House Republican leaders are rejecting Gov. Peter Shumlin's plan to impose a payroll tax to finance a package of health care initiatives. Instead, they're developing an alternative proposal.
The governor wants to impose a 0.7 percent payroll tax on all Vermont businesses. His plan would raise roughly $90 million on an annual basis and the money would be matched with almost $100 million in federal funds
The governor wants to use part of the money to boost Medicaid reimbursement rates to help reduce the so-called "cost shift." This happens when Medicaid reimburses health care providers at between 40 and 60 percent of the cost of a service and the remaining cost is then "shifted" to private insurance premiums.
House Minority Leader Don Turner says he supports efforts to reduce the cost shift but he says the payroll tax is a terrible idea.
"It seems like a little number, but you've opened the door.” Turner says. “You've increased payroll taxes on businesses that are already struggling, and we don't think that's the right way to approach it."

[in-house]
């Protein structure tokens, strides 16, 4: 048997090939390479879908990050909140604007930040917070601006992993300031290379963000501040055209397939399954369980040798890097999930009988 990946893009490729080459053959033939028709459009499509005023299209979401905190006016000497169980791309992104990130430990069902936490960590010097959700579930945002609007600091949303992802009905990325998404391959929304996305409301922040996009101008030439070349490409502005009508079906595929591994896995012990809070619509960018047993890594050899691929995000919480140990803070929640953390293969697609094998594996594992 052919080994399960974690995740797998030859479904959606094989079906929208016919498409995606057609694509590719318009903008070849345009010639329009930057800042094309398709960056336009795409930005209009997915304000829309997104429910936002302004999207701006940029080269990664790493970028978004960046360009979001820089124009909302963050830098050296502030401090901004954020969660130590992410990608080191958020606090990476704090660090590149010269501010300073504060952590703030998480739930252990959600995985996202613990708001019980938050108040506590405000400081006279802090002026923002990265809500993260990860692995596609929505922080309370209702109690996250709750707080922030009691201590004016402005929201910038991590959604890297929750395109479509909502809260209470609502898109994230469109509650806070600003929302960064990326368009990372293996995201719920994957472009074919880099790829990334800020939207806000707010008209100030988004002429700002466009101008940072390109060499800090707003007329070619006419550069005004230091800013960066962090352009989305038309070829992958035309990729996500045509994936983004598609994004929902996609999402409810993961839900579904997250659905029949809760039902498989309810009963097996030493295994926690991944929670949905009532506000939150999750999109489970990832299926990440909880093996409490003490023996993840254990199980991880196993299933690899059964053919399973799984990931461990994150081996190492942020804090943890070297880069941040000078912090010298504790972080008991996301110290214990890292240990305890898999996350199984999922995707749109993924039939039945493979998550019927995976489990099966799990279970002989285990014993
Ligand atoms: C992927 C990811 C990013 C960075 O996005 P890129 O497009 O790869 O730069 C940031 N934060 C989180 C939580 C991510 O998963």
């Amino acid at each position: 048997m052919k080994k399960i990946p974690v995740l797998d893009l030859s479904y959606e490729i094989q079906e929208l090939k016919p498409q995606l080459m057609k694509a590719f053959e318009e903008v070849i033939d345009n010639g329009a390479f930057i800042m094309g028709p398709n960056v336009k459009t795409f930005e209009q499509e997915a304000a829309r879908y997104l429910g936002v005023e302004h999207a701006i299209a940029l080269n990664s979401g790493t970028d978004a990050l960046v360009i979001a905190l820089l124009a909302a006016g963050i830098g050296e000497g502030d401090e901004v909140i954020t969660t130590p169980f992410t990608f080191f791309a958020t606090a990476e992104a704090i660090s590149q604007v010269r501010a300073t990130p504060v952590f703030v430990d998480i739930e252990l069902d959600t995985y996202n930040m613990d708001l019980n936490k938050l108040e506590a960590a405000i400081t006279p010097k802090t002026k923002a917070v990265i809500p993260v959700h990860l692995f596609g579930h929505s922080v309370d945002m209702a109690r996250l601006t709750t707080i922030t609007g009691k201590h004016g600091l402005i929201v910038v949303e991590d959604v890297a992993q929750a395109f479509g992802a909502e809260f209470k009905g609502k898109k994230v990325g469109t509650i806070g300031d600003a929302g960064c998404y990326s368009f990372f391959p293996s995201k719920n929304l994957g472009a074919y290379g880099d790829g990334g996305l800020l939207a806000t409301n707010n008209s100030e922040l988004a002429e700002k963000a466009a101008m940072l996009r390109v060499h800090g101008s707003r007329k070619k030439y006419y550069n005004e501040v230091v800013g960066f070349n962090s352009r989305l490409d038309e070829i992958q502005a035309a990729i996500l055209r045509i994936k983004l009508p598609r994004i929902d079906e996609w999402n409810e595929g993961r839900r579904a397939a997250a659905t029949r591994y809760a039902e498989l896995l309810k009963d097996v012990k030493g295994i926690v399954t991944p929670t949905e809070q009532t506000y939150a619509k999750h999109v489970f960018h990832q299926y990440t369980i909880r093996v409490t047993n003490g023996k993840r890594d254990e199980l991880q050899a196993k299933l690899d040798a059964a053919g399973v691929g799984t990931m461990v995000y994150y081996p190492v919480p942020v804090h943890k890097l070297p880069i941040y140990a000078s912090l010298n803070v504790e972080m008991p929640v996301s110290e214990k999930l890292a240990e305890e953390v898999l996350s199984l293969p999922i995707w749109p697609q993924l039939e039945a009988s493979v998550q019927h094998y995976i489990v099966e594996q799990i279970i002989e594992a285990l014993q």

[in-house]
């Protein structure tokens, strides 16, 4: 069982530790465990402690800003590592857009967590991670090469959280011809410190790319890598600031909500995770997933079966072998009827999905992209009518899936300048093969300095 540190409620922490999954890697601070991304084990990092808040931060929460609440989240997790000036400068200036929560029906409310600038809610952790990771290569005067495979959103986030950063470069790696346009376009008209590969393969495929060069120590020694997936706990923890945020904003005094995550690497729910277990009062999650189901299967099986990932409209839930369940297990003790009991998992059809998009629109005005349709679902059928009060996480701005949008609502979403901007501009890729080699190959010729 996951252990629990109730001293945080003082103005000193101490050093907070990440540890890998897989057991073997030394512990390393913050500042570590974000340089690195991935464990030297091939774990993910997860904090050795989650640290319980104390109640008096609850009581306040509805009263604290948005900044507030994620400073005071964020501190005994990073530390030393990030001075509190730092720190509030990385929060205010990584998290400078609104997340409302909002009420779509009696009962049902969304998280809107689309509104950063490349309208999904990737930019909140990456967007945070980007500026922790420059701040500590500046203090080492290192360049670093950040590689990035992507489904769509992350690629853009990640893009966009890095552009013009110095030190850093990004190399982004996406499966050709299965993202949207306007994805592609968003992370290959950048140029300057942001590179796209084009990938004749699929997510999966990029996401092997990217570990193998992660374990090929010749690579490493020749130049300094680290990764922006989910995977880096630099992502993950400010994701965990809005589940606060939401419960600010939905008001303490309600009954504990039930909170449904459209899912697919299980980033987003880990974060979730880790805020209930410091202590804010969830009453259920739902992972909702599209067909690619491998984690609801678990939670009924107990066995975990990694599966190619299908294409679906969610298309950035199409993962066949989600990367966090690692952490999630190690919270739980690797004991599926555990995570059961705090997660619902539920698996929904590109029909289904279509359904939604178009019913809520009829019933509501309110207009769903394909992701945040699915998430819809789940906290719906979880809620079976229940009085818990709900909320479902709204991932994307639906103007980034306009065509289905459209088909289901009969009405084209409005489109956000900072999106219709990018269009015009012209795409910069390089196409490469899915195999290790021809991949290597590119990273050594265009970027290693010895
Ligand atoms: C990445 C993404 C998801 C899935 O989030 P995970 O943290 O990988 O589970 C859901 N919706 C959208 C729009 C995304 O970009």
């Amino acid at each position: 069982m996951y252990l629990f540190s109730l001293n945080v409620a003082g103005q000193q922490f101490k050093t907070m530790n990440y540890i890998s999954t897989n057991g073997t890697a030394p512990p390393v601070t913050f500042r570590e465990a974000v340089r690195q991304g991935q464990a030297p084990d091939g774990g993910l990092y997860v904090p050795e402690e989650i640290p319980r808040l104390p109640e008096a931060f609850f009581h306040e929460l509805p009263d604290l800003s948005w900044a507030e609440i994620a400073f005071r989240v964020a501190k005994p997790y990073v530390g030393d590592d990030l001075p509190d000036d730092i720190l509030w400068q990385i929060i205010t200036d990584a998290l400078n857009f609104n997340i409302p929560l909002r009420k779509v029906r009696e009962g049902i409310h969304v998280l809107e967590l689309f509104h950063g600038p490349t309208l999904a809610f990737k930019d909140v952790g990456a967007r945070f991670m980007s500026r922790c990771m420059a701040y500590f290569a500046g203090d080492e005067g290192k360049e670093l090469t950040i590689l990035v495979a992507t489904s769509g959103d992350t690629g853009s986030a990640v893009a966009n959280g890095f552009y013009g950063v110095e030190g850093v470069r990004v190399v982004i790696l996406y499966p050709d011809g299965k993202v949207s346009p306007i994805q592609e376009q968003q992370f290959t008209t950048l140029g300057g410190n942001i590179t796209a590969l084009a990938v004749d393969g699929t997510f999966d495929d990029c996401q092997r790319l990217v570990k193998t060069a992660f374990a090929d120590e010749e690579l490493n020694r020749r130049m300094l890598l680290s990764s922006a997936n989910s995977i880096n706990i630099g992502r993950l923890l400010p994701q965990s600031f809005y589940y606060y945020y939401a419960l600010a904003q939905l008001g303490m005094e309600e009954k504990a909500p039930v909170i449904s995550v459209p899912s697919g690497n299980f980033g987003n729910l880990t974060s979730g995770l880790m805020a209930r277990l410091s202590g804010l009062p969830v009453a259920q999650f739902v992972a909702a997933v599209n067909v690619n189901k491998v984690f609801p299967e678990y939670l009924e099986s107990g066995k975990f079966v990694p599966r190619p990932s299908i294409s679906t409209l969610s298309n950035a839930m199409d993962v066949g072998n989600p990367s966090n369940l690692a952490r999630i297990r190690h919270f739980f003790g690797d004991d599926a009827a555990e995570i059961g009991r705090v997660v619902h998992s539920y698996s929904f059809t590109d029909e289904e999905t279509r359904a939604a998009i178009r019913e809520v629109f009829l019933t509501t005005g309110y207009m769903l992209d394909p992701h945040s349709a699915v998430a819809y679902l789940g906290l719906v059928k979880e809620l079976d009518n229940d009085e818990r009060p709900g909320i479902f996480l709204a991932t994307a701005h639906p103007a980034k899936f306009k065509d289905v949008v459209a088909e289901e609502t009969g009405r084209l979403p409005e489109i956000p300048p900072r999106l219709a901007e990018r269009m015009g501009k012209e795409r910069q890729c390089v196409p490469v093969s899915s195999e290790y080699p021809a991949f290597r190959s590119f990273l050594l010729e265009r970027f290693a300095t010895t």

Instead, Turner wants to drop the state's health care exchange, known as Vermont Health Connect, and sign up for the federal model. He says the state could save at least $20 million with this switch.
One potential wildcard in this plan is that the U.S. Supreme Court will rule this spring if subsidies should be allowed in states that use the federal system. Turner says it's a risk worth taking.
"We understand there may be a potential for Vermonters to lose federal subsidies,” Turner says. “However, 35 other states are in the same boat."
Lawrence Miller, the chief of health care reform in the Shumlin Administration, says he doesn't see a payroll tax of 0.7 percent as an unreasonable burden for most businesses.
"We're mindful of approaching it at a low level that should be something that businesses can adopt to with this timeframe,” Miller says.
Miller says moving to the federal exchange won't save as much money as the Republicans think, and he says the possibility of losing both state and federal subsidies will make health care much less affordable for many Vermonters.
"Those subsidies [are] being targeted very specifically on people who have a challenge affording anything incremental,” he says.
Miller says the governor's plan will also make it possible for an additional 20,000 Vermonters to be eligible for an expansion of Medicaid. But Rep. Turner says he's not convinced that this expansion is a good idea.